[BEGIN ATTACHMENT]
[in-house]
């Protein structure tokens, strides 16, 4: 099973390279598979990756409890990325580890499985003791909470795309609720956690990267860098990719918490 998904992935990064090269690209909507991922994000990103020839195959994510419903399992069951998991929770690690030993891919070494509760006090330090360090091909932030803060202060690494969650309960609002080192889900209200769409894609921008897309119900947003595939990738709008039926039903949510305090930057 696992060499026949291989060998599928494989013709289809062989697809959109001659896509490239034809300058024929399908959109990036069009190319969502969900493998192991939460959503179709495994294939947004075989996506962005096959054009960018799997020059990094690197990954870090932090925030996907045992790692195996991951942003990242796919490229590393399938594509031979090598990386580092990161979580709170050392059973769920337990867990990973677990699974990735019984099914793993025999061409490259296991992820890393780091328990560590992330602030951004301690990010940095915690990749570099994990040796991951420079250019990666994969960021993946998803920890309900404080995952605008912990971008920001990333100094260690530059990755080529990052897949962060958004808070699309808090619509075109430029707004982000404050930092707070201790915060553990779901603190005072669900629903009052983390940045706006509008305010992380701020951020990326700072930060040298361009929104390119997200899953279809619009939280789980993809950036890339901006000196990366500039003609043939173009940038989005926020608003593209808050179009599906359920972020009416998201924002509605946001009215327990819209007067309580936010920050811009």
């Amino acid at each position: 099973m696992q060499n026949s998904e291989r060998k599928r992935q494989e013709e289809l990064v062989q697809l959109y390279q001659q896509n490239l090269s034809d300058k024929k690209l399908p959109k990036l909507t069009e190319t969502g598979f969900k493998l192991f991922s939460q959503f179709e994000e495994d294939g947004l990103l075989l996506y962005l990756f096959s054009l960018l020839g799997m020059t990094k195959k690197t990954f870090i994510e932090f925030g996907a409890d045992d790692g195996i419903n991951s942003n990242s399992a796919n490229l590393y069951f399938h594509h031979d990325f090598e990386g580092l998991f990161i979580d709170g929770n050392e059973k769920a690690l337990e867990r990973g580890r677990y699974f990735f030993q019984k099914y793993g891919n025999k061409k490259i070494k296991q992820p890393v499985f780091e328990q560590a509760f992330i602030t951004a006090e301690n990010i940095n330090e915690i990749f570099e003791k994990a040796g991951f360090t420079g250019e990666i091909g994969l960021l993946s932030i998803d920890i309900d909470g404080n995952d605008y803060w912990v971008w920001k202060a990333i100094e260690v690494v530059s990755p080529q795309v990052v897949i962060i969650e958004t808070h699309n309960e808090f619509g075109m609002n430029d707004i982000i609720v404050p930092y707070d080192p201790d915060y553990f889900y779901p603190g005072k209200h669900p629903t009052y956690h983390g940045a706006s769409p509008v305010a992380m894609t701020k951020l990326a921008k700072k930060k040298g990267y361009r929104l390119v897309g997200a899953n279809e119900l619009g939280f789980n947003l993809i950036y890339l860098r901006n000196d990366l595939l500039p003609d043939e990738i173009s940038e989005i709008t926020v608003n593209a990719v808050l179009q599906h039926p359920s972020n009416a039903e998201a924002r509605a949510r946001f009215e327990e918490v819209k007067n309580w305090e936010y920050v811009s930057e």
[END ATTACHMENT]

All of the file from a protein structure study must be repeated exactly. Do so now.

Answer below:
[in-house]
């Protein structure tokens, strides 16, 4: 099973390279598979990756409890990325580890499985003791909470795309609720956690990267860098990719918490 998904992935990064090269690209909507991922994000990103020839195959994510419903399992069951998991929770690690030993891919070494509760006090330090360090091909932030803060202060690494969650309960609002080192889900209200769409894609921008897309119900947003595939990738709008039926039903949510305090930057 696992060499026949291989060998599928494989013709289809062989697809959109001659896509490239034809300058024929399908959109990036069009190319969502969900493998192991939460959503179709495994294939947004075989996506962005096959054009960018799997020059990094690197990954870090932090925030996907045992790692195996991951942003990242796919490229590393399938594509031979090598990386580092990161979580709170050392059973769920337990867990990973677990699974990735019984099914793993025999061409490259296991992820890393780091328990560590992330602030951004301690990010940095915690990749570099994990040796991951420079250019990666994969960021993946998803920890309900404080995952605008912990971008920001990333100094260690530059990755080529990052897949962060958004808070699309808090619509075109430029707004982000404050930092707070201790915060553990779901603190005072669900629903009052983390940045706006509008305010992380701020951020990326700072930060040298361009929104390119997200899953279809619009939280789980993809950036890339901006000196990366500039003609043939173009940038989005926020608003593209808050179009599906359920972020009416998201924002509605946001009215327990819209007067309580936010920050811009």
């Amino acid at each position: 099973m696992q060499n026949s998904e291989r060998k599928r992935q494989e013709e289809l990064v062989q697809l959109y390279q001659q896509n490239l090269s034809d300058k024929k690209l399908p959109k990036l909507t069009e190319t969502g598979f969900k493998l192991f991922s939460q959503f179709e994000e495994d294939g947004l990103l075989l996506y962005l990756f096959s054009l960018l020839g799997m020059t990094k195959k690197t990954f870090i994510e932090f925030g996907a409890d045992d790692g195996i419903n991951s942003n990242s399992a796919n490229l590393y069951f399938h594509h031979d990325f090598e990386g580092l998991f990161i979580d709170g929770n050392e059973k769920a690690l337990e867990r990973g580890r677990y699974f990735f030993q019984k099914y793993g891919n025999k061409k490259i070494k296991q992820p890393v499985f780091e328990q560590a509760f992330i602030t951004a006090e301690n990010i940095n330090e915690i990749f570099e003791k994990a040796g991951f360090t420079g250019e990666i091909g994969l960021l993946s932030i998803d920890i309900d909470g404080n995952d605008y803060w912990v971008w920001k202060a990333i100094e260690v690494v530059s990755p080529q795309v990052v897949i962060i969650e958004t808070h699309n309960e808090f619509g075109m609002n430029d707004i982000i609720v404050p930092y707070d080192p201790d915060y553990f889900y779901p603190g005072k209200h669900p629903t009052y956690h983390g940045a706006s769409p509008v305010a992380m894609t701020k951020l990326a921008k700072k930060k040298g990267y361009r929104l390119v897309g997200a899953n279809e119900l619009g939280f789980n947003l993809i950036y890339l860098r901006n000196d990366l595939l500039p003609d043939e990738i173009s940038e989005i709008t926020v608003n593209a990719v808050l179009q599906h039926p359920s972020n009416a039903e998201a924002r509605a949510r946001f009215e327990e918490v819209k007067n309580w305090e936010y920050v811009s930057e």